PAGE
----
SpaceX plans to send unmanned Dragon spacecraft to Mars by 2018, with humans to follow


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[quote=“xeni, post:1, topic:77341”]
send unmanned Dragon spacecraft to Mars by 2018, with humans to follow[/quote]

All things considered, I think I’d rather go inside the spacecraft.


Late stage capitalism.


Isn’t this Late Stage Colonialism?


Will Elon Musk claim Mars in the name of SPECTRE?


How many stages does a capitalist Mars rocket need?


As many as the market will bear!


Are these going to be able to deliver payload to Mars, or is this just a proof of concept flight?

We could leave it there, I’m sure Mark Watney will find a use for it :slight_smile:


He’ll science the shit out of it, no doubt.


So, the moon by 2019 in time for the 50th anniversary of Apollo 11?


I hope it’s very very early stage Colonialism.


They can’t just land a human crew the same way as “Curiosity?”


This is about Mars, not the moon. But SpaceX is contracted to launch one of the Lunar X Prize rovers, currently scheduled for the second half of 2017.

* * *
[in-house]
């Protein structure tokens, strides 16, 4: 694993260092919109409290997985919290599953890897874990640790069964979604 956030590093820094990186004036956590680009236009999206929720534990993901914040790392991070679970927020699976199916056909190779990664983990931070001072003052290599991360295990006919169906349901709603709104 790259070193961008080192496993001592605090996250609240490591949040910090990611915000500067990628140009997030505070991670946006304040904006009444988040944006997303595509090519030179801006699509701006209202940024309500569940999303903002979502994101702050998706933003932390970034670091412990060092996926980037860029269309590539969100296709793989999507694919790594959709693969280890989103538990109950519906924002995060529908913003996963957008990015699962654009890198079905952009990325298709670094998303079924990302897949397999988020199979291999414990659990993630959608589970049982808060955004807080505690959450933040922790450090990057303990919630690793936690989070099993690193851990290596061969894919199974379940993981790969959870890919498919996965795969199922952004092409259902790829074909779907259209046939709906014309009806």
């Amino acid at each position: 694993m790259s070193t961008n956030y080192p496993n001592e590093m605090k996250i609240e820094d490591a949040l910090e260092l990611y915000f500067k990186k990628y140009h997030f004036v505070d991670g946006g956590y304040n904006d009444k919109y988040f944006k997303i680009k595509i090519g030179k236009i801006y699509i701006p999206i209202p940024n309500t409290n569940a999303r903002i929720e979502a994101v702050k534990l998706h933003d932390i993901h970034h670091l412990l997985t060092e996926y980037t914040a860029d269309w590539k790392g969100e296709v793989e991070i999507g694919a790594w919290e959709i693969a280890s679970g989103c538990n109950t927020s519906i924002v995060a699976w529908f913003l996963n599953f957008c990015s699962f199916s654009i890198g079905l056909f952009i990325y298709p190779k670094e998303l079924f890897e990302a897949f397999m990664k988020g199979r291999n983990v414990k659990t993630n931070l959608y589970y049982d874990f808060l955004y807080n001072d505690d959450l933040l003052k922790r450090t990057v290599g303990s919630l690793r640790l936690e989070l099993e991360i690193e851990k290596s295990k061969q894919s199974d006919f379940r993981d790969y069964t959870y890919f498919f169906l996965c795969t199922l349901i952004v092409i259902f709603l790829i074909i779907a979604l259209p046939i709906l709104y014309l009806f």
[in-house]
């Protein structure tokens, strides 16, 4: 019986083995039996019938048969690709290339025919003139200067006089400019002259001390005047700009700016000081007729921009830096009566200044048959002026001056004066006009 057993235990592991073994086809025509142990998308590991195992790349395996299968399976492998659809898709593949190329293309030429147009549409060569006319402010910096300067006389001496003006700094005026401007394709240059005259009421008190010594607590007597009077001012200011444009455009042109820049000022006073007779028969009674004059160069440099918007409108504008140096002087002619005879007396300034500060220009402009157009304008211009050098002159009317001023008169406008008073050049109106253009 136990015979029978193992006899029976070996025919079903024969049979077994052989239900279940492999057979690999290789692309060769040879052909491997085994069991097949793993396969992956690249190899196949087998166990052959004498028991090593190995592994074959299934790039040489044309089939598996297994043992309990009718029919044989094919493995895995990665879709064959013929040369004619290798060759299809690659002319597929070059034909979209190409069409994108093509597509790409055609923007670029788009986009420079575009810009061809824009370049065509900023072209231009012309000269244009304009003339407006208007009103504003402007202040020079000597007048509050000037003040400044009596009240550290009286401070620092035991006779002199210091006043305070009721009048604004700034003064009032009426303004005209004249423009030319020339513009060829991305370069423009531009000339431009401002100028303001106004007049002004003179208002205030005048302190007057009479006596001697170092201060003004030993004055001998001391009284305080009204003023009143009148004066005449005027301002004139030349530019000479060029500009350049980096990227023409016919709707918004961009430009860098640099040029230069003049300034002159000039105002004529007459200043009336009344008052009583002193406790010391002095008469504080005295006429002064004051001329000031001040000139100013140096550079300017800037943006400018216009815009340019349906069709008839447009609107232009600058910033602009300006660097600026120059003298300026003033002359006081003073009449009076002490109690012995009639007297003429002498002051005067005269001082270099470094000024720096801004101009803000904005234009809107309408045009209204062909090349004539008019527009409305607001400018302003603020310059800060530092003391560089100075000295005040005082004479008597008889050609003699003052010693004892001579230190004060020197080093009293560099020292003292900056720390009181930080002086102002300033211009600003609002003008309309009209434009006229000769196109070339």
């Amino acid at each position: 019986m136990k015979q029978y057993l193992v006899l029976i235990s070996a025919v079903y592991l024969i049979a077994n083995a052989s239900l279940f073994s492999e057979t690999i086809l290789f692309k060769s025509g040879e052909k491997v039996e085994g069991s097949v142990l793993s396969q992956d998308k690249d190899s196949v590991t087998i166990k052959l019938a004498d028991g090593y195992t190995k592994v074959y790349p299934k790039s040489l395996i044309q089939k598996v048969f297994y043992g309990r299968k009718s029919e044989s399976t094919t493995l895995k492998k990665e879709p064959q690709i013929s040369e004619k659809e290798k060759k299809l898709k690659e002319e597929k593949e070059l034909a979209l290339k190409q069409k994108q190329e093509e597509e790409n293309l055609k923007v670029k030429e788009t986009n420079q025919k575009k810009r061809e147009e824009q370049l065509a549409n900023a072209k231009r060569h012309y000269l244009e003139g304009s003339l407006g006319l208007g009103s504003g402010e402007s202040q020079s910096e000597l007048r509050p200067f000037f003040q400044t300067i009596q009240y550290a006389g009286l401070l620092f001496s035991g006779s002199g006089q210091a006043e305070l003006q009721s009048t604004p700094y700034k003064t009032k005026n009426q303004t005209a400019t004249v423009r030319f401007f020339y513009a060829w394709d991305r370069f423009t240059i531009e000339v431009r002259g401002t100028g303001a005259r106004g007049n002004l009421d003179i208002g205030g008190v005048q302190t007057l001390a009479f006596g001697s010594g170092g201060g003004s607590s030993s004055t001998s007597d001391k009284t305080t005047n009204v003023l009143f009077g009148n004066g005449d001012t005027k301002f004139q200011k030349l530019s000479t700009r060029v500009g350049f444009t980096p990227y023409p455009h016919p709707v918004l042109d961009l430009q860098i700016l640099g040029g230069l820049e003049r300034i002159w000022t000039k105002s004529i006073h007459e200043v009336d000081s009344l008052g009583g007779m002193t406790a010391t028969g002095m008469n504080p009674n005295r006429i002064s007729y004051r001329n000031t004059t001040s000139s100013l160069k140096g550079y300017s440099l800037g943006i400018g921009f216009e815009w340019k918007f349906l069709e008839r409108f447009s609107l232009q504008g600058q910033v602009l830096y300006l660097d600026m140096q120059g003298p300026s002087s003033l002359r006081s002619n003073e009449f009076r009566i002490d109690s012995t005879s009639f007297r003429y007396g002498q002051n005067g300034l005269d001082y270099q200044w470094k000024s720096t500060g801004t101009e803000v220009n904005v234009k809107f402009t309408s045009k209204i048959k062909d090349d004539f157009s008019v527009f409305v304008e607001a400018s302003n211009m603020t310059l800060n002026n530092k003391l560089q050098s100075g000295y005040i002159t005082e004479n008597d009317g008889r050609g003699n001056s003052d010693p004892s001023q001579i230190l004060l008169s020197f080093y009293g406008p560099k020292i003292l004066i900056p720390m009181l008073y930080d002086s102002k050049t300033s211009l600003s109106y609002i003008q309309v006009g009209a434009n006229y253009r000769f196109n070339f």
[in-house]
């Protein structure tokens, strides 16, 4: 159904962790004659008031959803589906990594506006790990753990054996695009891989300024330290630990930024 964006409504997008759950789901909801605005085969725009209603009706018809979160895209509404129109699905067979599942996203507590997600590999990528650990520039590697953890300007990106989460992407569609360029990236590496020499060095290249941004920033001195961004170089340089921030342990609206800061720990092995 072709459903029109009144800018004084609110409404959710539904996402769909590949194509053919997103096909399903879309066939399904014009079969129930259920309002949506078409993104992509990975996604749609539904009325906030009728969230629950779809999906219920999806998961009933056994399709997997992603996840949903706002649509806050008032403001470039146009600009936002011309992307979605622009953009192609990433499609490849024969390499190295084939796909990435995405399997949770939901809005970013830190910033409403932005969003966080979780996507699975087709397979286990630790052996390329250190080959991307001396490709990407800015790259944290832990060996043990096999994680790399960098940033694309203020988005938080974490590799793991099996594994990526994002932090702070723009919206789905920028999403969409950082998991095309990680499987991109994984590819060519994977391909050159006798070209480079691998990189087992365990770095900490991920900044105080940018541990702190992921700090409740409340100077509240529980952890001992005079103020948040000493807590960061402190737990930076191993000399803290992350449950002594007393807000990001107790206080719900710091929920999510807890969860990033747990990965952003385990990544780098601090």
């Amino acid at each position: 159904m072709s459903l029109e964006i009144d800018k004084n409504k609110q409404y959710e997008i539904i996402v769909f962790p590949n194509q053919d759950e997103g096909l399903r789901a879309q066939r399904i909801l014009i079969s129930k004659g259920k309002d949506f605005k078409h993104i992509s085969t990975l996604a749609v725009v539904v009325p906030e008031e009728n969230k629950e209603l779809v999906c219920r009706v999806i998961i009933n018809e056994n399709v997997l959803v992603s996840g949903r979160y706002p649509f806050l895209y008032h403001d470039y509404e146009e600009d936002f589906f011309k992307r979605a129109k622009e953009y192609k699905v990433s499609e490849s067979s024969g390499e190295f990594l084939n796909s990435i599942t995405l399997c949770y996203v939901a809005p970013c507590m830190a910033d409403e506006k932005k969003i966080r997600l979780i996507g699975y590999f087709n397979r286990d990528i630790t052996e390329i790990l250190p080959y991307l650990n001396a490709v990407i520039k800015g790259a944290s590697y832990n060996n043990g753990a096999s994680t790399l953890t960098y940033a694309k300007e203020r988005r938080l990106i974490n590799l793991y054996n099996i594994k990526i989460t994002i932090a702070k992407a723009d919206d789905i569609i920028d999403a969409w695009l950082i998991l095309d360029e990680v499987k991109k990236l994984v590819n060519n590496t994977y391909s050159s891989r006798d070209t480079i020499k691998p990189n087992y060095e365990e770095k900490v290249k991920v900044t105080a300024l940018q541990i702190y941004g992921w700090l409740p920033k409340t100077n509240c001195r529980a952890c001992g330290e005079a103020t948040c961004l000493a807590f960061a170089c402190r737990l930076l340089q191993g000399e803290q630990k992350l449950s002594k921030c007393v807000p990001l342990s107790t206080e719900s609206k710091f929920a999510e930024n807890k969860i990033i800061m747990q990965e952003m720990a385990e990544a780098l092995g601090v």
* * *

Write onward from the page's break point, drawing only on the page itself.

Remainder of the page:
The first planned flight of the Space Launch System is scheduled to toss an unmanned Orion spacecraft around the Moon on a free return trajectory in 2018.

China, India and Japan have unmanned lunar landers currently scheduled for around that time too.

No-one has any plans - that is, green-lighted, funded plans - to send humans to the moon or Mars.


Nope. The parachutes don’t scale up.

Mars has only about 1% of earth’s atmosphere. Curiosity’s parachute slowed it from about 1000mph to 200mph - before releasing the rover to land on rockets. With the mass needed for a manned landing you’d need a parachute the size of a stadium. You’d be hitting the ground by the time it fully opened.


The alternative landing method, from the ‘Wile E. Coyote’ school of interplanetary flight, uses giant air pillows to cushion a very bouncy landing. I don’t know of any astronaut that would like to be landed in bubble wrap, like a FedEx parcel.


That’s what the Pathfinder, Spirit and Opportunity rovers used. It wasn’t used for Curiosity because Curiosity is much larger and the airbag system didn’t scale up well.

Also the system used heat shields AND parachutes AND rockets AND air bags. And like Curiosity;s sky crane, a separate throw-away lander with it’s own power and computer and other systems to control it all. There was some valid criticism over how complicated it was.


That was actually the point of the joke. It was a joke. Maybe the video didn’t work.


I’m doing my part!


Jokes don’t scale up very well.


First Stage Diasporism?